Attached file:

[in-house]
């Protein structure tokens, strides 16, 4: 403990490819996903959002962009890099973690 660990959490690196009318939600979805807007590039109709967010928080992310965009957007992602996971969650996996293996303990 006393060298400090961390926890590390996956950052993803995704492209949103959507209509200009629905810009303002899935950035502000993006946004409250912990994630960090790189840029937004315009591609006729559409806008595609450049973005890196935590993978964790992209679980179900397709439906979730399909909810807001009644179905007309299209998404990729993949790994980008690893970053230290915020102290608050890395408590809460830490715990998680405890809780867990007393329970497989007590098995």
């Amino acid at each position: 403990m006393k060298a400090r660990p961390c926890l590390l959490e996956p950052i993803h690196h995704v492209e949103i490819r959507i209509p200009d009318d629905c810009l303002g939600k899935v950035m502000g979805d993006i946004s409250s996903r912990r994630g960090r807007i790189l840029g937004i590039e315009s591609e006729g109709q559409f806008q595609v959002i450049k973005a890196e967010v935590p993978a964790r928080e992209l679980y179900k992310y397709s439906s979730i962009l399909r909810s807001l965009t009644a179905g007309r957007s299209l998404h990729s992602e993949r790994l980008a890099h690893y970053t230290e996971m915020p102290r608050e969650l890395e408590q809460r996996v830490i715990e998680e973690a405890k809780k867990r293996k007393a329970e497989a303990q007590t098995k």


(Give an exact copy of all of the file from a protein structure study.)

[in-house]
């Protein structure tokens, strides 16, 4: 403990490819996903959002962009890099973690 660990959490690196009318939600979805807007590039109709967010928080992310965009957007992602996971969650996996293996303990 006393060298400090961390926890590390996956950052993803995704492209949103959507209509200009629905810009303002899935950035502000993006946004409250912990994630960090790189840029937004315009591609006729559409806008595609450049973005890196935590993978964790992209679980179900397709439906979730399909909810807001009644179905007309299209998404990729993949790994980008690893970053230290915020102290608050890395408590809460830490715990998680405890809780867990007393329970497989007590098995």
């Amino acid at each position: 403990m006393k060298a400090r660990p961390c926890l590390l959490e996956p950052i993803h690196h995704v492209e949103i490819r959507i209509p200009d009318d629905c810009l303002g939600k899935v950035m502000g979805d993006i946004s409250s996903r912990r994630g960090r807007i790189l840029g937004i590039e315009s591609e006729g109709q559409f806008q595609v959002i450049k973005a890196e967010v935590p993978a964790r928080e992209l679980y179900k992310y397709s439906s979730i962009l399909r909810s807001l965009t009644a179905g007309r957007s299209l998404h990729s992602e993949r790994l980008a890099h690893y970053t230290e996971m915020p102290r608050e969650l890395e408590q809460r996996v830490i715990e998680e973690a405890k809780k867990r293996k007393a329970e497989a303990q007590t098995k």